So, I'm looking at the data Rivals.com recruiting editor Chad Carson and the team compiled surrounding the NFL Draft.
One of the things they tracked was which high schools the draftees called home.
I'm a longtime follower of the NFL Draft, but more than anything I've been a longtime follower of recruiting and the talent pipeline from high schools to the pros.
A couple of things stand out to me.
Illinois with four players drafted is not exactly a stellar showing. All of those came from Chicagoland. That means a pretty solid football state was blanked out everywhere else. So much for "depth" in the state of Illinois.
Ohio and Michigan both fared better than anticipated four or five years ago when we were ranking these players as high school prospects.
Ohio had the best draft of any state in the country in my mind. A total of 18 players selected. Sure, Ohio State accounted for a lot of those guys, but the MAC schools also were well-represented.
Michigan had eight players drafted, doubling Illinois' output. The old adage that the Michigan prep ranks are strictly a basketball haven no longer applies. Surely, Magic Johnson is crying foul somewhere in the distance.
Note: There were also three players selected from American Samoa. Ten states had no players selected: Alaska, Delaware, Maine, Montana, New Hamspshire, North Dakota, Rhode Island, South Dakota, Vermont and West Virginia.
Pennsylvania with three players drafted? Johnny Unitas would roll over in his grave. Western Pa. alone used to put out five or six NFL players every year.
Wouldn't you think New Jersey would produce more NFL talent than New York? Not true, at least not this year.
New Jersey always seems to get a lot of attention from fans and recruiting analysts alike, but maybe we should all be paying more attention to New York.
To be fair to New Jersey, the Garden State did have four of its five draftees selected among the top 100 players, while New York only had one.
Maybe it's quality vs. quantity when debating New Jersey-New York talent production.
It's a good year to be a grad of Miami (Fla.) Norland High School.
First, alum Randy Shannon was named coach at the University of Miami. Then came the draft-day deluge.
Fourteen schools had two alums taken in the NFL draft, but Norland High School in Miami was one of two to have three.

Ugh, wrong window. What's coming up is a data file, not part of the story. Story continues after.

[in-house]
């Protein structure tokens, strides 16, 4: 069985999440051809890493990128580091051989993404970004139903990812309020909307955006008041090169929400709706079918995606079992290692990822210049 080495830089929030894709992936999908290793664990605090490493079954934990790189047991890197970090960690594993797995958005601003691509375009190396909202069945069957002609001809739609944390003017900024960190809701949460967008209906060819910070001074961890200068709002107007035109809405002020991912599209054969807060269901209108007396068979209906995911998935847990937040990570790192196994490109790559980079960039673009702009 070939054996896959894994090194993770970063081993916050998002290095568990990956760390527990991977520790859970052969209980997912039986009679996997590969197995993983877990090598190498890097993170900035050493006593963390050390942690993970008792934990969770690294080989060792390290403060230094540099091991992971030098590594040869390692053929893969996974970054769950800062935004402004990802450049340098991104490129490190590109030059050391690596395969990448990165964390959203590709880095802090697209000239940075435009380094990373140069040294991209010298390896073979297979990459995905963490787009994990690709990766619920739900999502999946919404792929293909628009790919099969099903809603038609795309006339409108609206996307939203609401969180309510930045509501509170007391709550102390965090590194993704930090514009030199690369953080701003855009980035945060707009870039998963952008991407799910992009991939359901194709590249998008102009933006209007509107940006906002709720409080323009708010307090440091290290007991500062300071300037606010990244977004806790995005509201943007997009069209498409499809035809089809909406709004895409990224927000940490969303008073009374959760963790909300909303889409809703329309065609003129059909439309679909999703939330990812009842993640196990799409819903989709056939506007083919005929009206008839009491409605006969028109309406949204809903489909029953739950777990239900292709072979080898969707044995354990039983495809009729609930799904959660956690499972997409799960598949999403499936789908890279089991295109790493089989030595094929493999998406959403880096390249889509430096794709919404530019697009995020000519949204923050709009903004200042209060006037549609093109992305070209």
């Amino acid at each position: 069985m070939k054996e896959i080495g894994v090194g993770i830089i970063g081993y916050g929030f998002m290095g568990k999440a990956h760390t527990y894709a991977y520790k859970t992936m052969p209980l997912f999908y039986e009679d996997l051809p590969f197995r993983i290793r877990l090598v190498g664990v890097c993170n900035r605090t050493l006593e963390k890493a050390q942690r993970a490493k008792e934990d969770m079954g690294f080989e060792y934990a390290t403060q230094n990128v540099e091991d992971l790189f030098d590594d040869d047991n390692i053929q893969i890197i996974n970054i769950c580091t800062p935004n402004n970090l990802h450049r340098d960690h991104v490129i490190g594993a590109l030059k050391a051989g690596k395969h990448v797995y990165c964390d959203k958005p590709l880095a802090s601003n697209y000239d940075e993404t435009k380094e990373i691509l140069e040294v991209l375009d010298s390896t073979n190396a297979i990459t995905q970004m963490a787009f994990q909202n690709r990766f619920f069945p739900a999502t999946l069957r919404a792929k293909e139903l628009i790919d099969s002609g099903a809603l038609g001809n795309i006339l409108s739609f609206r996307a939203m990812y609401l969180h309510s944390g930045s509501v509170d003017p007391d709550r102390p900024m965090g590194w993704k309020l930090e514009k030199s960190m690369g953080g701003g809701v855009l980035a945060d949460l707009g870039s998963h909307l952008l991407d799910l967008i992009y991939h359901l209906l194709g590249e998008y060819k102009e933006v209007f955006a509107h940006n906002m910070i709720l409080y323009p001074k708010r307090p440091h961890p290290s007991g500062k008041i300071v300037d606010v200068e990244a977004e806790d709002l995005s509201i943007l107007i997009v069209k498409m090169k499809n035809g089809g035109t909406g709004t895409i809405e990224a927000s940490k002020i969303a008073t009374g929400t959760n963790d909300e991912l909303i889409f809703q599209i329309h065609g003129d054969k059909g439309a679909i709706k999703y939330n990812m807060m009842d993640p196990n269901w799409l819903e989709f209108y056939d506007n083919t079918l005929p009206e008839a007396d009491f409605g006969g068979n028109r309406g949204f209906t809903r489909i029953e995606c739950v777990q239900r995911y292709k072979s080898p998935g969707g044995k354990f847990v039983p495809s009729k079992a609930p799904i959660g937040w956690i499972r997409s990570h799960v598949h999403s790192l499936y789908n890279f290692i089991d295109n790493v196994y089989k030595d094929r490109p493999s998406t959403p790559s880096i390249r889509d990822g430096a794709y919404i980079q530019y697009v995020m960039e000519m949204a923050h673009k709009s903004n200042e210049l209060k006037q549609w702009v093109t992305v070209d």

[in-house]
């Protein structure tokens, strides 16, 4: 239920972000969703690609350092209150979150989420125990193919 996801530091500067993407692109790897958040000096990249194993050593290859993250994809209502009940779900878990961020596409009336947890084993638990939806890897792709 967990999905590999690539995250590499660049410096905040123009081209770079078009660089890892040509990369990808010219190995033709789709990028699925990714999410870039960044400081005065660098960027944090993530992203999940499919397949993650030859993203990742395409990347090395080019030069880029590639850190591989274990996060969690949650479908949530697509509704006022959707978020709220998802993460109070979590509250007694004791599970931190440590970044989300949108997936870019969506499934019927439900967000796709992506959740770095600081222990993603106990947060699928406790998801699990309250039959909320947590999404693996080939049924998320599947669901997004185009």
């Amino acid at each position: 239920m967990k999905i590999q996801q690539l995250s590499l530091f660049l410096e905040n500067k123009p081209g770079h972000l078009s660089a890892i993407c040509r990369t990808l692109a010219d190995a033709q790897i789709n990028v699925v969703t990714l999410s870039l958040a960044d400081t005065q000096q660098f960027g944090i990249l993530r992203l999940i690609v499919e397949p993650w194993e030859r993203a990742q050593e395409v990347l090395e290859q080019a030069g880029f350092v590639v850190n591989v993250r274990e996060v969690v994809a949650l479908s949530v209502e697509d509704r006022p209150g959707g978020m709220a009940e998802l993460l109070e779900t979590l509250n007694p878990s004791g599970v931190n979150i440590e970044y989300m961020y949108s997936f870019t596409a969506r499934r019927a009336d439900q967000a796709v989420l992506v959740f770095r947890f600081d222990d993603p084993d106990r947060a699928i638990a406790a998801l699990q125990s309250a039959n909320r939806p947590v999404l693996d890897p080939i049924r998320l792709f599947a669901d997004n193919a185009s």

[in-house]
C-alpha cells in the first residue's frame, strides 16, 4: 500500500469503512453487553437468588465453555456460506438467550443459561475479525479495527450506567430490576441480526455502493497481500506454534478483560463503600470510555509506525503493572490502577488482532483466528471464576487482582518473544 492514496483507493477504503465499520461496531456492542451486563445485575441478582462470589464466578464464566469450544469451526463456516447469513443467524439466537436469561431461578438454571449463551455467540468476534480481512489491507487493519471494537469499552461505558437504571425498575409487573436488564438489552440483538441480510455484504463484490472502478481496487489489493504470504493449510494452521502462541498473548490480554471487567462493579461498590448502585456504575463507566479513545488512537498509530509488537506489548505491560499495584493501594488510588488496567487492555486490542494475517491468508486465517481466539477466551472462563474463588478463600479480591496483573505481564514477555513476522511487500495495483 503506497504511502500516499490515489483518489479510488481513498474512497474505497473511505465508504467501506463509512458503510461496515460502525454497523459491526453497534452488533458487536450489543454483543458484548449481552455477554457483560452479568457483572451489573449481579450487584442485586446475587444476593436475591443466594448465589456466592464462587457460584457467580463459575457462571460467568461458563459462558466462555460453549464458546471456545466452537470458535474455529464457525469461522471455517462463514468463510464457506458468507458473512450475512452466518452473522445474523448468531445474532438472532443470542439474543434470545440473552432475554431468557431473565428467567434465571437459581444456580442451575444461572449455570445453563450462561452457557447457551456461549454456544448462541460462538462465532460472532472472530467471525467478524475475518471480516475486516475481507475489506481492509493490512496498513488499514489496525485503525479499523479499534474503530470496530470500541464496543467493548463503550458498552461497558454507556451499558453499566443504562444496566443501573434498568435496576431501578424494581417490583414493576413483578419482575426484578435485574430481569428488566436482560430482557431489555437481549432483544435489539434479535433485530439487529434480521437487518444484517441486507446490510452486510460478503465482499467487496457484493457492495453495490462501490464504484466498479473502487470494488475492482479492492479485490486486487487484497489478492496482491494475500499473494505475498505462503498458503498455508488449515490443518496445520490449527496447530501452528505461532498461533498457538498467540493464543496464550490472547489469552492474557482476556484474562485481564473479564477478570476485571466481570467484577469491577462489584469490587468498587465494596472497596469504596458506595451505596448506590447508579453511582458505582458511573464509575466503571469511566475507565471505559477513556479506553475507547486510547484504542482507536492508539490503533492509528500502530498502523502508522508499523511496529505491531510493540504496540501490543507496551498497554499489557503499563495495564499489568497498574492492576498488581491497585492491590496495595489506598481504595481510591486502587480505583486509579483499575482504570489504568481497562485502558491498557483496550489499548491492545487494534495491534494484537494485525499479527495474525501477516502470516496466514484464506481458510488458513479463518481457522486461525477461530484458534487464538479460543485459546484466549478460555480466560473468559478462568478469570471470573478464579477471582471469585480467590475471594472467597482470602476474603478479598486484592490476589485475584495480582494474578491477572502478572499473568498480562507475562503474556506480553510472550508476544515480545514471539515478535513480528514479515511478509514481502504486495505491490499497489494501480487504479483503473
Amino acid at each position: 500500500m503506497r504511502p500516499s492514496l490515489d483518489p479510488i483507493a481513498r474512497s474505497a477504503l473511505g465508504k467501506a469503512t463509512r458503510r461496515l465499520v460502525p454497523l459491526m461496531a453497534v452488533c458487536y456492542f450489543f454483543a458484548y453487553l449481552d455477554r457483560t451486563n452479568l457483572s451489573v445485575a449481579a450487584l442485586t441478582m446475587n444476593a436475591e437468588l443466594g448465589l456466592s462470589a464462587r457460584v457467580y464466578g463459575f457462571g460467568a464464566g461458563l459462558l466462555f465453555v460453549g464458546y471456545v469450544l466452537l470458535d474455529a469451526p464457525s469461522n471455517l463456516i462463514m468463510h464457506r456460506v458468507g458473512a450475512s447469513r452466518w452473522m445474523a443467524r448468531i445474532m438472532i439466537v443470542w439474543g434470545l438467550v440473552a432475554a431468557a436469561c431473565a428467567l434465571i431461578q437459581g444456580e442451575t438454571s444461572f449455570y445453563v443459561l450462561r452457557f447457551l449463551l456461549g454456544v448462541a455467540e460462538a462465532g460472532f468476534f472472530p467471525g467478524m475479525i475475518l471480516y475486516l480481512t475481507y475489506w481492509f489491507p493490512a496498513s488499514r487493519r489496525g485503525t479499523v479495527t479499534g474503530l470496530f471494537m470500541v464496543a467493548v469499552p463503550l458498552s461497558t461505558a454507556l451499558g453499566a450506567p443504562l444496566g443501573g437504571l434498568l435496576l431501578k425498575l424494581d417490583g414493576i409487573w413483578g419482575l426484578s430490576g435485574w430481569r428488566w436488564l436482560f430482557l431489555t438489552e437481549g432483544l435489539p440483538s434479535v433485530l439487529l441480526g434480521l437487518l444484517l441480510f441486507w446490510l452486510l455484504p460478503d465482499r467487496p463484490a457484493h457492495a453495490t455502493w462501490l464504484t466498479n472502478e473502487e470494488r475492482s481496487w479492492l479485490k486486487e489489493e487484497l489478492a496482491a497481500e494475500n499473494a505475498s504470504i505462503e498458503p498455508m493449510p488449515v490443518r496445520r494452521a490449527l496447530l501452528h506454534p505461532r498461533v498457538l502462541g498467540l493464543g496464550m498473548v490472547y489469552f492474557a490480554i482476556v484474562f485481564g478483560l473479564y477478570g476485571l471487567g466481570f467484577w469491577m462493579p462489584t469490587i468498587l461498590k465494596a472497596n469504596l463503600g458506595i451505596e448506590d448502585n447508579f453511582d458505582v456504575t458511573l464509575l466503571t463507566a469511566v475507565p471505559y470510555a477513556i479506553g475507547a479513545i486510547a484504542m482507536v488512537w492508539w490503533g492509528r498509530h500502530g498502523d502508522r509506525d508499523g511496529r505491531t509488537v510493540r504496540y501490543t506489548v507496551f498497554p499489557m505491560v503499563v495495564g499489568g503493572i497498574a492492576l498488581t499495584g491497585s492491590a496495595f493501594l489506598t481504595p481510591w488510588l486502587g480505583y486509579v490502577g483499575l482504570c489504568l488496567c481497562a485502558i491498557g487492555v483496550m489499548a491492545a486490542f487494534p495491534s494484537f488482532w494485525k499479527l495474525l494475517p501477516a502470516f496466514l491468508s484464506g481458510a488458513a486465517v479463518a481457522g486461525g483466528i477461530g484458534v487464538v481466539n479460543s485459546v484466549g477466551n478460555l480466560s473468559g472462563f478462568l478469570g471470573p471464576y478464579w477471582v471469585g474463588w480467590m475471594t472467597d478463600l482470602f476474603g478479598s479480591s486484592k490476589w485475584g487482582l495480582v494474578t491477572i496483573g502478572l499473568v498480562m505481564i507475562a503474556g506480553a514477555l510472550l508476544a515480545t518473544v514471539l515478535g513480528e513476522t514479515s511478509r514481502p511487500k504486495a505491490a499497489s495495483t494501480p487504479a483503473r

Straddling the county line between Dade and Broward, not far from Dolphins Stadium, Norland hasn't been the talent hotbed some of its neighbors have been. But on this draft weekend, it was No. 1.
LSU wide receiver Dwayne Bowe (drafted 23rd overall by the Kansas City Chiefs), Miami defensive lineman Kareem Brown (drafted 127th overall by the New England Patriots) and Florida International linebacker Antwan Barnes (drafted 134th overall by the Baltimore Ravens) were all Norland graduates selected on draft day.
The Norland grads helped create their own collegiate legacy. Bowe was one of a school-record four first-rounders out of LSU, and Barnes was the first player in FIU history to be drafted.
Evangel Christian in Shreveport, La., is no stranger to football success with quarterbacks Josh Booty, Brock Berlin and John David Booty among recent graduates.
Evangel Christian also had three alums taken in the draft -- Tennessee defensive back Jonathan Wade (84th to St. Louis), LSU defensive lineman Chase Pittman (213th to Cleveland) and Texas Tech defensive lineman Keyunta Dawson (242nd to Indianapolis
California far and away had the most players selected in this draft with 36. To put that in perspective, Los Angeles/Orange County alone had 14 players selected.
That number would make the metro area the fifth largest "state" in production. Want to find a future NFL player? Book a trip to L.A.
Top Metro Areas
1. Los Angeles/Orange Co.
2t. Miami/Ft. Lauderdale
4. San Fran./Bay Area
7. Washington, D.C. metro
*-Seven areas had four each.
How did Rivals.com compare?
We were going to take an exhaustive look at how our recruiting rankings stacked up against where players ended up being picked in the NFL Draft.
But a savvy message board member beat us to it.
Here's a link that gives some pretty good insight on the first-round picks and where they were ranked by Rivals.com coming out of high school.
One parting thought. Louisiana had 11 players drafted. That ties them for the fifth-most of any state.
But in the aftermath of Hurricane Katrina, which experts say has still displaced hundreds of thousands of people from the Pelican State, will those numbers and that national ranking be the case four years from now?
TigerBait.com's Mike Scarborough says this year – the class of 2008 for high schoolers – is the worst he's seen on record in Louisiana. Only time will tell, but in the meantime, we'll be back again next year with more data on the NFL Draft from a Rivals.com perspective.
Bobby Burton is editor-in-chief of Rivals.com. He can be reached at firstname.lastname@example.org.